Is A Photo Art?

I’ve started playing around with my photos from Albuquerque. Not every shot is perfect. Sometimes I wasn’t at the top of my game. Other times, it was Mother Nature who was the slacker.

Later today, when I invite Helaine to choose the ones we’ll save&#185, she’ll take a look and get upset. To her, a photo should be what comes out of the camera – period. To me, a photo is just the starting point. It’s OK to ‘help’ it out with level adjustments and tweaking.

I’ve included a very small example. I’m not sure if this size conveys the changes I’ve made.

The photo was masked into two separate layers – balloons and sky. Each was adjusted independent of the other. So, there’s more sharpening and brightening on the balloons. There’s more contrast added to the sky (and a tiny addition of blue tint).

If a photo is a work of art, I should be OK embellishing nature. If, on the other hand, photography is a electromechanical process, maybe I should leave well enough alone.

We didn’t get a chance to see the Ansel Adams exhibit while in Las Vegas. His photos have exaggerated contrast and other unworldly features. Adams didn’t have Photoshop, but he was killer in the darkroom.

If I do my tweaking, making reality a little better, I’ll remember that.

&#185 – Actually, I never throw out a shot. In this case ‘save’ is a euphemism for print or add to an photo album.

2 thoughts on “Is A Photo Art?”

  1. Whether one should tweak or improve a photo depends on the purpose and use of the photo. As a weathercaster and one who works on a news program, I’m sure you’d agree that when a photo (or film or video) purports to be an objective record of an event, any kind of tweaking or improvement can be problematic. In practice, of course, it is not always clear whether a photo is meant as a subjective expression or as an objective record. And some tweaking can certainly be defended as making the photo a more truthful record of an event than it would be otherwise. But as we rely more and more for our ideas of the truth on digital media that can easily be tweaked and manipulated, the questions you raise are becoming ever more important.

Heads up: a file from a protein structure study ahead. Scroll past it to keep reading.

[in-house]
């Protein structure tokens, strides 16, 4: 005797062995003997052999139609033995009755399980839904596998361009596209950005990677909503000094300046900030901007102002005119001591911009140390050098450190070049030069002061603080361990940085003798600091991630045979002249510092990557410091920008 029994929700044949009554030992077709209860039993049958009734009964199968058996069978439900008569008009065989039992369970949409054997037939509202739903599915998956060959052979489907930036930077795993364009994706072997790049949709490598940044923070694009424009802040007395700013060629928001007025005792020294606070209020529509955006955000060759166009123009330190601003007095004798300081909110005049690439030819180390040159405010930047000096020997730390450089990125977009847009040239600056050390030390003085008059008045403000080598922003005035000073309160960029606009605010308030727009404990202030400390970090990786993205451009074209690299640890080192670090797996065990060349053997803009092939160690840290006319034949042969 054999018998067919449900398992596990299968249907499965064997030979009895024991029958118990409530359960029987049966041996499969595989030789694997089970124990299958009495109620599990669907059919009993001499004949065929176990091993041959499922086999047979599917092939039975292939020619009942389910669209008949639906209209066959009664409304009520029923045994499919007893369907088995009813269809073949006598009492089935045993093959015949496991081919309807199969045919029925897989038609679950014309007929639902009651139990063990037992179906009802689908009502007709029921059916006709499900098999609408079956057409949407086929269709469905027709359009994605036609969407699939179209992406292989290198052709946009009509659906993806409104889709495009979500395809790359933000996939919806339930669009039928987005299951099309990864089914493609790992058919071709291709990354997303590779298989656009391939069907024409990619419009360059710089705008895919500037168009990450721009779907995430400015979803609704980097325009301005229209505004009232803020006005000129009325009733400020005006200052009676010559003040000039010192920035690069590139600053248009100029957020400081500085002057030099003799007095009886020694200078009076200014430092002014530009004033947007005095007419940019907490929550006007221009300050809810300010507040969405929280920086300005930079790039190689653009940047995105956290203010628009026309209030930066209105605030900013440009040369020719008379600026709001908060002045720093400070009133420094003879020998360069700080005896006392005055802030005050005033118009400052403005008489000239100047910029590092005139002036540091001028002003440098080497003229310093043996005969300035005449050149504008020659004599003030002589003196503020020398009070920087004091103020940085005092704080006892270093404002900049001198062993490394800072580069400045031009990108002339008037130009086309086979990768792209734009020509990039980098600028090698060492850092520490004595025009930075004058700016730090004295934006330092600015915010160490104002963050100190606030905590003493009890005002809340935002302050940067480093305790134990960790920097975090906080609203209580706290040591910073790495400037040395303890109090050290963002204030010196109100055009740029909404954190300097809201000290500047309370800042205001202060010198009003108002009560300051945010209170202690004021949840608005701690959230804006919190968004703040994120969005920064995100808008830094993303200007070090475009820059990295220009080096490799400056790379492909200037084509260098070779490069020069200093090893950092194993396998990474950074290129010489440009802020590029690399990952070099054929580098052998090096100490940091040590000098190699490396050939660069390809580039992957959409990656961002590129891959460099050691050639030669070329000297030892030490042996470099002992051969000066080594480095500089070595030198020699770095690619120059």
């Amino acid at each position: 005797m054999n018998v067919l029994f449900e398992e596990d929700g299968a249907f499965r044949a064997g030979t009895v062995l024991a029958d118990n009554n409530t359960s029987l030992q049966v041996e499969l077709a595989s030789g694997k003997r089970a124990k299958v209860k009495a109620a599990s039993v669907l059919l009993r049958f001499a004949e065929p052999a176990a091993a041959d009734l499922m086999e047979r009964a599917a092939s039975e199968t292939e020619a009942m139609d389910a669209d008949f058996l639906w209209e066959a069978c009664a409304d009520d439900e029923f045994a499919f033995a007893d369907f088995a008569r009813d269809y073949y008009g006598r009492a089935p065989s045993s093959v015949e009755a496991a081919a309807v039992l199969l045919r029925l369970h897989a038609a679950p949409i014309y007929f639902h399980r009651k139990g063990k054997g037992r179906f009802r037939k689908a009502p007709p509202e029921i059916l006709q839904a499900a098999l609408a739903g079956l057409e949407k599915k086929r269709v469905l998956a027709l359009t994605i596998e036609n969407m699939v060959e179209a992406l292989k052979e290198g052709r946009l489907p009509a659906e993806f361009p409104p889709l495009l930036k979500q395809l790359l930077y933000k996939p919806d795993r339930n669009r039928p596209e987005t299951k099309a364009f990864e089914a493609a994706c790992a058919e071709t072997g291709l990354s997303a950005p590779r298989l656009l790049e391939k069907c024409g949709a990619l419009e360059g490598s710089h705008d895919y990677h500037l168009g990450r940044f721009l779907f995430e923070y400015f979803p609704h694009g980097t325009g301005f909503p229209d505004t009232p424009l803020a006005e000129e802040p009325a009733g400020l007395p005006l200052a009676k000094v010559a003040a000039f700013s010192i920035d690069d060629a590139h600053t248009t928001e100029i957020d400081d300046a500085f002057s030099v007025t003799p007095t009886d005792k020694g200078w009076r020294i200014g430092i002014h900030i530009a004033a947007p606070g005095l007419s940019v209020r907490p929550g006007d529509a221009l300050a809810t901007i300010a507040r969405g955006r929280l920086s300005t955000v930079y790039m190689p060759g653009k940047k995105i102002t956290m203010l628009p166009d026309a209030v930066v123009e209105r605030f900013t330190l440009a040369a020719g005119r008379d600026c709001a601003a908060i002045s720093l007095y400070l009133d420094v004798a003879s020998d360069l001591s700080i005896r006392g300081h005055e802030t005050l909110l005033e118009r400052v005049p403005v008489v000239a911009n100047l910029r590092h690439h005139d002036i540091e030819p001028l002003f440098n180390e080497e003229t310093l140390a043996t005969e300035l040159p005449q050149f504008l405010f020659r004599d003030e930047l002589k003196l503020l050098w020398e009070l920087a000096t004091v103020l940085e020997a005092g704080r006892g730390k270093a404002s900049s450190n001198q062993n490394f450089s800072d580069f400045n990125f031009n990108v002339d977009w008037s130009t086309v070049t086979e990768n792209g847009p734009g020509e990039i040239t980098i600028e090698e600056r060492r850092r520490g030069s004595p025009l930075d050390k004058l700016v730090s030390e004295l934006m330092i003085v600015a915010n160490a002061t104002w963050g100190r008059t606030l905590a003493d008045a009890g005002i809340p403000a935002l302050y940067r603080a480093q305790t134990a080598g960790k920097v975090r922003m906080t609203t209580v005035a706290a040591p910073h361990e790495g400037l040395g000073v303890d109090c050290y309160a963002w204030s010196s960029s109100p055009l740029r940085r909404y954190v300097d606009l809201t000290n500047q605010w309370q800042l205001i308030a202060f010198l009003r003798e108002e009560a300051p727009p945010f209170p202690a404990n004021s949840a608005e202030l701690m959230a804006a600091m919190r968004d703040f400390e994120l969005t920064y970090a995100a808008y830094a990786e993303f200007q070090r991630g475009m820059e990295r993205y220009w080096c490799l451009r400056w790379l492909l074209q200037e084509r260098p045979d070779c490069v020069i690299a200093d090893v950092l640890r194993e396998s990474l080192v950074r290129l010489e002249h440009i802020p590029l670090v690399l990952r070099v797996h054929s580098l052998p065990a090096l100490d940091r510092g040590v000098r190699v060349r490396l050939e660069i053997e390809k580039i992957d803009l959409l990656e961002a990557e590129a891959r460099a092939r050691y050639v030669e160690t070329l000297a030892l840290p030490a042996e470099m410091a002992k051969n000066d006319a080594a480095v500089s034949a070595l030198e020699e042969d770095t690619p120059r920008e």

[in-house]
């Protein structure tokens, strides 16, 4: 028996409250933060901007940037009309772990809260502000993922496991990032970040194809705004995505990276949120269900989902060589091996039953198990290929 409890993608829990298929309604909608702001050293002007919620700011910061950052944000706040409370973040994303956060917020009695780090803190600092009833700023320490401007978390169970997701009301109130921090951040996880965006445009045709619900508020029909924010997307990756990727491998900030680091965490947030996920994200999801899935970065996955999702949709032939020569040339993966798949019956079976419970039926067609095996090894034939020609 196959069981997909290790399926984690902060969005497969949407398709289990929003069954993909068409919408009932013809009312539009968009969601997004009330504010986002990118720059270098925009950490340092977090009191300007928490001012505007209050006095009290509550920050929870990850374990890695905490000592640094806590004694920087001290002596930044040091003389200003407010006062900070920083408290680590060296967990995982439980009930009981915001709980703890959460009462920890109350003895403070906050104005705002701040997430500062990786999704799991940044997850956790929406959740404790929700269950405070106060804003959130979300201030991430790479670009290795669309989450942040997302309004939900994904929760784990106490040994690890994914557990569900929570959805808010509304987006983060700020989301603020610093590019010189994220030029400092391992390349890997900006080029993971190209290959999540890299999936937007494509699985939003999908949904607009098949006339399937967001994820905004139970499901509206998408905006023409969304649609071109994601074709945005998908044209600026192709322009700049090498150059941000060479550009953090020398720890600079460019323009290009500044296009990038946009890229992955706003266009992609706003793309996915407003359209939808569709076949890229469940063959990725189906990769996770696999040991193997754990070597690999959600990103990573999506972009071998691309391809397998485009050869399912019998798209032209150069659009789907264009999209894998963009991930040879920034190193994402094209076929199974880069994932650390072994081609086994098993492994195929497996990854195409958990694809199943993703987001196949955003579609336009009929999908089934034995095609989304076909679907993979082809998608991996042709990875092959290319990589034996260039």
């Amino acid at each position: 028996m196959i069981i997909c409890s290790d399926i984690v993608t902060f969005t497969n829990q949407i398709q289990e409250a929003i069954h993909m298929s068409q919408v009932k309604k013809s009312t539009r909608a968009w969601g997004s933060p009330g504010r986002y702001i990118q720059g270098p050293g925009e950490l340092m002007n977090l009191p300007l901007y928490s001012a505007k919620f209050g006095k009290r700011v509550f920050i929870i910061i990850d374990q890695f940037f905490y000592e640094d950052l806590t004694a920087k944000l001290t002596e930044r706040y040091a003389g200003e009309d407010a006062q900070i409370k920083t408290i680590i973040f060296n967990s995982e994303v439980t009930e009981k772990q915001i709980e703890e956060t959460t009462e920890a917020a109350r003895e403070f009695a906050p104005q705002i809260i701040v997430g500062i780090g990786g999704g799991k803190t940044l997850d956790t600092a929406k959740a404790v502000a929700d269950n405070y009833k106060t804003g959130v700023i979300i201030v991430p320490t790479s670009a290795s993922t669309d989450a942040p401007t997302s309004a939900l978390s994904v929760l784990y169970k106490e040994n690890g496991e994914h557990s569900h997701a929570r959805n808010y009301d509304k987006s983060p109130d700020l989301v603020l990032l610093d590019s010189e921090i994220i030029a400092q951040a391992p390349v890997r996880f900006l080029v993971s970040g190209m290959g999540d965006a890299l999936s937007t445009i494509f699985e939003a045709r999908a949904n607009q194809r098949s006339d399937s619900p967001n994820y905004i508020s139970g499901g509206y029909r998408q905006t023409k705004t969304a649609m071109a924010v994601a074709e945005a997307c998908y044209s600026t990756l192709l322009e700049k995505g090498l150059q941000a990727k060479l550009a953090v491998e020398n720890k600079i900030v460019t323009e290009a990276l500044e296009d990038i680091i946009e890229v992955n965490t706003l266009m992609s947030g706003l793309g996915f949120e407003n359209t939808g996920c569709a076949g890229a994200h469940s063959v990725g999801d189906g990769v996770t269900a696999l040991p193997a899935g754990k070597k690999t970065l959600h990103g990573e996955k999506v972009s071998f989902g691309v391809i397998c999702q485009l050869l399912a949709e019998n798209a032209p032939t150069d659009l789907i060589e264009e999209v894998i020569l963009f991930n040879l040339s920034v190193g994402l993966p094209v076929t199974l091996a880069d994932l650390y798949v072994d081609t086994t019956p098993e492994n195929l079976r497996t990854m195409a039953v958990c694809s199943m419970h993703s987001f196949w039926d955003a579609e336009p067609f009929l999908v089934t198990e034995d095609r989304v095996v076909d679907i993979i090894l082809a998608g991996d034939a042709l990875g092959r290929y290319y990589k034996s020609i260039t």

2. I cringe when I see botoxed lips and altered faces, and I cringe when I see photoshopped photographs ~ it’s another form of plastic surgery. (Sure, some people do look better with a little work, but so many do not) A great photo stands alone, although I admit I often prefer black and white versions—and nothing quite compares to true black and white chemicals and paper. I once had a video (which someone borrowed and didn’t return) of Ansel Adams at work in his darkroom—interesting, but that’s not where his real magic ocurred. And I’ve watched friends who were talented at burning, dodging, etc. in their darkrooms, but I always prefer it when cropping isn’t needed, when that is done during the composition phase. During my years of managing a photo lab, the most marked thing in printing from negatives was how huge differences could be made in photos by letting a trained eye print them, rather than allowing the machine to do it automatically—the machine too often chooses either weak or overly strong density, etc. Most of today’s digitals do need tweaking in that way, but to me it was much simpler, and more satisfying, when it could be done (and still can be) with a couple of key presses on a big lab printer, rather than with multiple steps on a computer. I taught myself how to judge what density would be needed simply by looking at each negative individually, before we had monitors at all. Nice photos, Geoff.

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